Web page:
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      One man's stump is another man's sculpture

      The city of Montrose is preserving its history through chainsaw art.

      "You just saw what used to be up here lying down here on the ground," Mary Sue Chatfield, Volunteer with the Montrose Riverfront, Inc. said. "It was a sickening feeling."

      A windstorm last year almost spelled the end for this historic tree outside the Montrose Library. Click here to watch more from KHQA This Morning.

      "That tree that had been around so long and had seen so much history and had seen so much history and it was gone," Chatfield said.

      After the tree was blown down in a windstorm last fall, city workers had to remove the rest, leaving a huge stump. While several trees went down that day, that tree in front of the library was of particular significance to Montrose. It can be seen in historic pictures, one you see here below in 1910. With that significance, city leaders decided to preserve it.

      Al Moander, a local chainsaw sculptor who looked into a stump and saw a work of art just waiting to be carved out. Click here to meet Moander and learn about how he determines what carving will appear in each piece of wood.

      Feeling that it would be a shame to not do something with the remains of the historic tree which was well over 100-years-old, plans were made for Moander to transform it into a symbol of the library and the role it plays in the community.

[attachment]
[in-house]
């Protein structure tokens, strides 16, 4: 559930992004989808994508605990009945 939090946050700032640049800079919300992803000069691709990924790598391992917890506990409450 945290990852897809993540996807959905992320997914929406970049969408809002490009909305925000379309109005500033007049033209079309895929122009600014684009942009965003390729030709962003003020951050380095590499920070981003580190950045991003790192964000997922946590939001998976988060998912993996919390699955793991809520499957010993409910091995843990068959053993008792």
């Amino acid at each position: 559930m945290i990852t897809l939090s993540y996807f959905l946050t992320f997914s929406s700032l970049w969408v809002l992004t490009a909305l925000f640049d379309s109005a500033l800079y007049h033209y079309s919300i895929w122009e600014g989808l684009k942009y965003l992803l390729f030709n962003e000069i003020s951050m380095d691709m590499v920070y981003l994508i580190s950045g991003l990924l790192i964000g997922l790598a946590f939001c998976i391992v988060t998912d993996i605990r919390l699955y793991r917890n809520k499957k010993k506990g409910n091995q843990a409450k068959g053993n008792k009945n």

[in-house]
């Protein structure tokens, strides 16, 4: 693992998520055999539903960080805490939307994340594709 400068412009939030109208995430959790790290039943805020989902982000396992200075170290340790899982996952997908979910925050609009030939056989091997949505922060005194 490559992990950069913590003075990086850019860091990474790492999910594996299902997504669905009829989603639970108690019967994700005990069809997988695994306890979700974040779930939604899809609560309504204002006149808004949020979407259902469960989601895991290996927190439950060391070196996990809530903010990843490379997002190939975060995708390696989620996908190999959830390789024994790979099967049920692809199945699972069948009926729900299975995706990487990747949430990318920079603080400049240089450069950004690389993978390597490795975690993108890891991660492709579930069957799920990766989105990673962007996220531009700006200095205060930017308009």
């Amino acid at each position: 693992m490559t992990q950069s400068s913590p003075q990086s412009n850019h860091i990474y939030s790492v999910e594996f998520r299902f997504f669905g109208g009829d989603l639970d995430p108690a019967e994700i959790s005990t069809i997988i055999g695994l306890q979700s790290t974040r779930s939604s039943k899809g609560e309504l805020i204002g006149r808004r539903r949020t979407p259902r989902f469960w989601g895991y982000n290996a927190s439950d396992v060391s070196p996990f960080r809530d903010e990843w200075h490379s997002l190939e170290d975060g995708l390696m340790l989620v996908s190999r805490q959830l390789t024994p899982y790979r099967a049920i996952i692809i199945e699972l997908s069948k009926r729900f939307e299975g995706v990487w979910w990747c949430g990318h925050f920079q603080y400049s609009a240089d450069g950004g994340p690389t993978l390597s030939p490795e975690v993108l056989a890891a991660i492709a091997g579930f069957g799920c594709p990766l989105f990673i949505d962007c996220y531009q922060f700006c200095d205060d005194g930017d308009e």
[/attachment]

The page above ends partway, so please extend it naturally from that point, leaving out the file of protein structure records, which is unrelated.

"Sometimes the tree is going to dictate to me exactly how this goes," Moander said.

      That was definitely the case for the historic tree. Because of termite damage, the original design had to be changed. As Moander studied the stump, another design began to come into focus.

      It was a labor of love, not just for Moander, but for the community who funded its development from start to finish.

      "It's not often that we have a traffic jam in Montrose but when Al was working everyone had to come by and see what was going on," Chatfield said.

      While this little girl will read here for the next one hundred years, the rest of the tree is still being crafted into sculptures and wooden bowls. Volunteer like Chatfield says these items allow the historic tree to take on new life.

      "This is a story of what a small town can accomplish when it comes together and sets its mind to it. It tells what has happened following the loss of a historic tree, and how the community has made the best of a sad situation," Chatfield said.

      According to Chatfield, the project caught the attention of the entire community, as well as folks from Keokuk, Fort Madison and the rest of Lee County.